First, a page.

A conversation with Rev. Doug Avilesbernal
We asked him to share about his passion and his experiences in the community where the Kennedy v. Bremerton case originated.
Serving as the executive minister of the Evergreen Association of Baptist Churches — headquartered in Washington state — the Rev. Doug Avilesbernal knows the Supreme Court case of Kennedy v. Bremerton as a local issue in his community. On the day of the arguments, he came to Washington, D.C., to speak out in front of the Supreme Court for historic Baptist principles of religious freedom for all.
This was published before the Supreme Court’s decision in the case. Read the latest at BJConline.org/Bremerton.
How does your Baptist faith inspire you to defend faith freedom for all?
Baptists have always been active non-conformists. The constant at the core of our discontent has nearly always been institutionalizing any particular understanding of faith at the expense of our God-given diversity. Therefore, as a Baptist Christian, my faith is nurtured and colored by abundant examples of faithful Christians who chose to sacrifice power and safety for the sake of those the current culture pushes to the outskirts and strips of power. I find my faith home comfortably within the Baptist movement because of its understanding of Jesus’ ever-present call to limit oppressive power.
How are clergy and people of faith in the Bremerton area responding to the case?
Sadly, this took place so long ago that people in Bremerton thought it was a settled matter. There is very little discontent with the lower courts’ rulings in favor of the school district. Nearly everyone making noise in favor of Coach Kennedy is from outside of Bremerton.
Are you surprised that a situation from your local community is getting such intense national attention?
The biggest surprise for me is that we were all under the understanding that this matter had been settled years ago. So it is difficult to see people arguing about something when those most affected by it have agreed with how it was settled.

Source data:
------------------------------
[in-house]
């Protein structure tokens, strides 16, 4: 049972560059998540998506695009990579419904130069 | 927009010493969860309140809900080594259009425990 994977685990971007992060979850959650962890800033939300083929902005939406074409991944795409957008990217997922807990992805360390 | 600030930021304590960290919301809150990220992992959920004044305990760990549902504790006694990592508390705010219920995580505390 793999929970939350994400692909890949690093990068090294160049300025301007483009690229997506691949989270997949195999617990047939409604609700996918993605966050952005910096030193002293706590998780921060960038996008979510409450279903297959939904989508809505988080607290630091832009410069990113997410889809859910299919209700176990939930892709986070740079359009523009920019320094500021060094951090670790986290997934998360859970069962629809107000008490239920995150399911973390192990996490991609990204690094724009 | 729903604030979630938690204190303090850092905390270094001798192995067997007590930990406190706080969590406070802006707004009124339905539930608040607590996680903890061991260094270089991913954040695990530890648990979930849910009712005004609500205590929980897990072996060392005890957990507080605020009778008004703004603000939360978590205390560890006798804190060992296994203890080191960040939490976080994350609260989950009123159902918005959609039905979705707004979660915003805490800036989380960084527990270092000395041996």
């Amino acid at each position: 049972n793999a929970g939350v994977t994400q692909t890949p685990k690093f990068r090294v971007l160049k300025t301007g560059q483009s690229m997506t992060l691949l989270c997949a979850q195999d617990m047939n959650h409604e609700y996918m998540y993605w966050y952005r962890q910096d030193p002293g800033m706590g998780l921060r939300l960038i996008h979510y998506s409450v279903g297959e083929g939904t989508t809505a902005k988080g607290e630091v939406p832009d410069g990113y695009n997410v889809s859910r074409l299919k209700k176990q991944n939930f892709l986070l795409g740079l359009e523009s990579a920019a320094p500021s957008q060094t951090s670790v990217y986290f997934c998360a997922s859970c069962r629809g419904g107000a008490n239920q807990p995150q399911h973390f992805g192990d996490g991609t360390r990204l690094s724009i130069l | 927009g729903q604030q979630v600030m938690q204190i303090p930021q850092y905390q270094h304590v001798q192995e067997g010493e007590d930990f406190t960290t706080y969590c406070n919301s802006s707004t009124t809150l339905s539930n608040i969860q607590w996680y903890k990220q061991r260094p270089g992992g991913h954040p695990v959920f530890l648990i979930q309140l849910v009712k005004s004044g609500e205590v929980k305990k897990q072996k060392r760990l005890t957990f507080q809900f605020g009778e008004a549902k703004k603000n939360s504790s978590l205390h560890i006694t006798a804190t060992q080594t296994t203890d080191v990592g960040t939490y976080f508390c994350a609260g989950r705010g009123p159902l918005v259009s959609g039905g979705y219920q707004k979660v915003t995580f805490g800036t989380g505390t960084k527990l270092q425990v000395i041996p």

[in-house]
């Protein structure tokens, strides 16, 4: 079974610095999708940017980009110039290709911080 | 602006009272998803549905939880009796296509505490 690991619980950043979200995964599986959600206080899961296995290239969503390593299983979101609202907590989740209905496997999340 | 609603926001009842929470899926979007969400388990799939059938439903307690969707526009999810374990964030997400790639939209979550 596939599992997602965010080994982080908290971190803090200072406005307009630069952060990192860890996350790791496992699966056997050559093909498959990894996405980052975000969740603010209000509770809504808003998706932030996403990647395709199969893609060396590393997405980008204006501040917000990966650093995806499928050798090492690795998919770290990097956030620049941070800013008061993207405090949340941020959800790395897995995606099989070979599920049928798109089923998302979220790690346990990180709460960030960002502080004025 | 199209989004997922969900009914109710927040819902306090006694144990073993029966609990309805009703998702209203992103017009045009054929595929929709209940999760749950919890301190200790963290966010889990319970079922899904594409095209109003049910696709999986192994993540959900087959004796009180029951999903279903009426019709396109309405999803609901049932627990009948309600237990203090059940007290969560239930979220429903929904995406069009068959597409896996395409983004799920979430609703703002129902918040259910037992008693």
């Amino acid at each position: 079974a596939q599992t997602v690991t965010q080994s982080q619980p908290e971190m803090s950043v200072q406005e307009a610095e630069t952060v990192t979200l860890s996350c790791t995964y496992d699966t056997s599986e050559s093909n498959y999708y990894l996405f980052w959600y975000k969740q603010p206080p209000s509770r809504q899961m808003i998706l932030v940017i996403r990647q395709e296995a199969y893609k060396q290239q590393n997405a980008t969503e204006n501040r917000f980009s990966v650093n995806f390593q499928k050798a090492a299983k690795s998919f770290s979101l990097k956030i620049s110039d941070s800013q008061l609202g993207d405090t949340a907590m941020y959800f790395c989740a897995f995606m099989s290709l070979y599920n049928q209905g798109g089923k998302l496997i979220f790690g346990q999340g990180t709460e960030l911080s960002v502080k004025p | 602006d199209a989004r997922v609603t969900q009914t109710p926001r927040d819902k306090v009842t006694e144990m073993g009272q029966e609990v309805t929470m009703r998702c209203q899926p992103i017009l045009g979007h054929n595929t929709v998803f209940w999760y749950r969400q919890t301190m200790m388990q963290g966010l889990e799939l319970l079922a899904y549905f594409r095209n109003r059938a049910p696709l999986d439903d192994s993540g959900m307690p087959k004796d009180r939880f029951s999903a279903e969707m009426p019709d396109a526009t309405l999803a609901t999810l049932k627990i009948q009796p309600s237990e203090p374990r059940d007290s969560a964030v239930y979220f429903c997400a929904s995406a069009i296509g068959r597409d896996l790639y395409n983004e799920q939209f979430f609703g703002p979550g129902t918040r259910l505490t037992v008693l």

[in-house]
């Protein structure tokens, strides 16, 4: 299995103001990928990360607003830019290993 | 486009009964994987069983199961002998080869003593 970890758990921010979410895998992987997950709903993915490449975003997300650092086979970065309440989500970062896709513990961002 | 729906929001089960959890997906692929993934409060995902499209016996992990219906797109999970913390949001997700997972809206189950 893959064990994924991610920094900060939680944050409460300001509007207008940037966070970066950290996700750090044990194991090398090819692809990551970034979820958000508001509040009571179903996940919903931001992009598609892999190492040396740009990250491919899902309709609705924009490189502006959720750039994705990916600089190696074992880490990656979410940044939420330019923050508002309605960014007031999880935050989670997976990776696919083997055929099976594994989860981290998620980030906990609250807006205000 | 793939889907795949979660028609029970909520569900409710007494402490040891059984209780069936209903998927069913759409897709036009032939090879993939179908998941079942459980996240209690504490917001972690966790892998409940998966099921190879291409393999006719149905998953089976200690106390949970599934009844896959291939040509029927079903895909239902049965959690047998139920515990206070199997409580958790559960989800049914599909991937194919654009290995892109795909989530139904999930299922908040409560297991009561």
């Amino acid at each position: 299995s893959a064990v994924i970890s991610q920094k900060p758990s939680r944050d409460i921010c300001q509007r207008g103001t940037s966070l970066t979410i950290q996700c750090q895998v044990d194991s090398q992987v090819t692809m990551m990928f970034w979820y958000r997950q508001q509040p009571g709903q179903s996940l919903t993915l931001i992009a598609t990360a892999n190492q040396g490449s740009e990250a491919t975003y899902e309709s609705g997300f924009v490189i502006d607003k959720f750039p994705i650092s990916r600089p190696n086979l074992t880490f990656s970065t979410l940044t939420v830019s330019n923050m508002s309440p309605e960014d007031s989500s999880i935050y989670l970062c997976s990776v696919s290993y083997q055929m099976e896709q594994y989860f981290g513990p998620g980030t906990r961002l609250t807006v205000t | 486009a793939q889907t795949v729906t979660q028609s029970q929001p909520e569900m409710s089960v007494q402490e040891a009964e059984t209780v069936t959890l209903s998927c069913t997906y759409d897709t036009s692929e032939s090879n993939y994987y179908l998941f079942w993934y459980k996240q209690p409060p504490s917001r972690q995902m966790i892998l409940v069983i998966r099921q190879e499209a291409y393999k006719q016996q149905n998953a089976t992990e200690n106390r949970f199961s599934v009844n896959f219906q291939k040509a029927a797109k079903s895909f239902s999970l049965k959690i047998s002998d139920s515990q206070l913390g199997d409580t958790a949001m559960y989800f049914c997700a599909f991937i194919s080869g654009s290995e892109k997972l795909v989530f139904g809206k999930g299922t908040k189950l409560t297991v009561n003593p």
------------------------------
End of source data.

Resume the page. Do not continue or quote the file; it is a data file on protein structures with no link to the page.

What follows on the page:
Why did you feel compelled to fly across the country to speak out at the U.S. Supreme Court?
The reason we Baptists have been able to thrive here is that non-Baptists with power made space for us by keeping our government and civic spaces free for all with the Establishment Clause and Free Exercise Clause. So I traveled to speak out and encourage the Court to uphold that which prior justices, on whose shoulders they stand, knew to be a necessary component of our freedom appropriately enshrined in our Constitution. Every time a particular faith is favored, we know that oppression is never far behind. I will therefore defend the right to private prayer for all — whatever our faith might be — especially when it seems like my side might be allowed to enforce our way on others. Let us not sully the sacredness of prayer by reducing it to just another tool of our very human culture wars.
While we don’t know which way the U.S. Supreme Court will decide, we know all of our readers can take action to support faith freedom for all in their own communities. What kinds of actions would you suggest?
Reaching out beyond our cultural, thought and faith borders is annoying, difficult and often hurtful. But it’s also essential in this conversation.
Aware of that truth, then I think a good way to begin might be to intentionally think about how “I” am engaging with those who think differently than me. The Hobbesian understanding that every time we engage with the truly “other” we are also engaging in a power struggle does not work in a diverse environment.